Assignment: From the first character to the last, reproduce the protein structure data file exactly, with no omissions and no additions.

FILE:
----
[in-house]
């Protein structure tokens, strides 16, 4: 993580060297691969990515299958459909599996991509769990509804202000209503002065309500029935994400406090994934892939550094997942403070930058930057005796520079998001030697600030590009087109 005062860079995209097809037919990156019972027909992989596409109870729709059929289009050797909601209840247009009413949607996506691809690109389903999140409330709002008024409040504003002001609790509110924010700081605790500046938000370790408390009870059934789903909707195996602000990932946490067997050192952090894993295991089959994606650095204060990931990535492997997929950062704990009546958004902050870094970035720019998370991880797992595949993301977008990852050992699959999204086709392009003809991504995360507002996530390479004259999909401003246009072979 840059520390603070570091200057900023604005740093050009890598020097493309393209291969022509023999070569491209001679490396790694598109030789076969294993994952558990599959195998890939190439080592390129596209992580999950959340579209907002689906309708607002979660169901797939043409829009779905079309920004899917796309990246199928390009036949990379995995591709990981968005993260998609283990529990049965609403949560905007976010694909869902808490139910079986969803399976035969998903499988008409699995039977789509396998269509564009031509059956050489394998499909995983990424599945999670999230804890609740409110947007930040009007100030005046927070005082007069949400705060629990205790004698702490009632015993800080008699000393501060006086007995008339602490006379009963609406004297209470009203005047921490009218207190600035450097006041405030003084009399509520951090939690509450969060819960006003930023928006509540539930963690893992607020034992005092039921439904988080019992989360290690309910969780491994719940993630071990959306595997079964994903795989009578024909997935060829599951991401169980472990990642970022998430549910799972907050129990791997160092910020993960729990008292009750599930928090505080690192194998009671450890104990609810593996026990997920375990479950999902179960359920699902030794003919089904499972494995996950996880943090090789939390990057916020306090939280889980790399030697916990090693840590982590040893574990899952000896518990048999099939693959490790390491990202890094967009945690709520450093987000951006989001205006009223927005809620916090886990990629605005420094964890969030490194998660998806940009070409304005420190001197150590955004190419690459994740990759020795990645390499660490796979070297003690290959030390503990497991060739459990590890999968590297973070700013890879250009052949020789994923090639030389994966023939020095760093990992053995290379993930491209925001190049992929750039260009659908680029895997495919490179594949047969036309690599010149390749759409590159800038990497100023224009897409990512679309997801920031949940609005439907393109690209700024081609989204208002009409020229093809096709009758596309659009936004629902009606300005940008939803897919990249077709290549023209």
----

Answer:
[in-house]
């Protein structure tokens, strides 16, 4: 993580060297691969990515299958459909599996991509769990509804202000209503002065309500029935994400406090994934892939550094997942403070930058930057005796520079998001030697600030590009087109 005062860079995209097809037919990156019972027909992989596409109870729709059929289009050797909601209840247009009413949607996506691809690109389903999140409330709002008024409040504003002001609790509110924010700081605790500046938000370790408390009870059934789903909707195996602000990932946490067997050192952090894993295991089959994606650095204060990931990535492997997929950062704990009546958004902050870094970035720019998370991880797992595949993301977008990852050992699959999204086709392009003809991504995360507002996530390479004259999909401003246009072979 840059520390603070570091200057900023604005740093050009890598020097493309393209291969022509023999070569491209001679490396790694598109030789076969294993994952558990599959195998890939190439080592390129596209992580999950959340579209907002689906309708607002979660169901797939043409829009779905079309920004899917796309990246199928390009036949990379995995591709990981968005993260998609283990529990049965609403949560905007976010694909869902808490139910079986969803399976035969998903499988008409699995039977789509396998269509564009031509059956050489394998499909995983990424599945999670999230804890609740409110947007930040009007100030005046927070005082007069949400705060629990205790004698702490009632015993800080008699000393501060006086007995008339602490006379009963609406004297209470009203005047921490009218207190600035450097006041405030003084009399509520951090939690509450969060819960006003930023928006509540539930963690893992607020034992005092039921439904988080019992989360290690309910969780491994719940993630071990959306595997079964994903795989009578024909997935060829599951991401169980472990990642970022998430549910799972907050129990791997160092910020993960729990008292009750599930928090505080690192194998009671450890104990609810593996026990997920375990479950999902179960359920699902030794003919089904499972494995996950996880943090090789939390990057916020306090939280889980790399030697916990090693840590982590040893574990899952000896518990048999099939693959490790390491990202890094967009945690709520450093987000951006989001205006009223927005809620916090886990990629605005420094964890969030490194998660998806940009070409304005420190001197150590955004190419690459994740990759020795990645390499660490796979070297003690290959030390503990497991060739459990590890999968590297973070700013890879250009052949020789994923090639030389994966023939020095760093990992053995290379993930491209925001190049992929750039260009659908680029895997495919490179594949047969036309690599010149390749759409590159800038990497100023224009897409990512679309997801920031949940609005439907393109690209700024081609989204208002009409020229093809096709009758596309659009936004629902009606300005940008939803897919990249077709290549023209």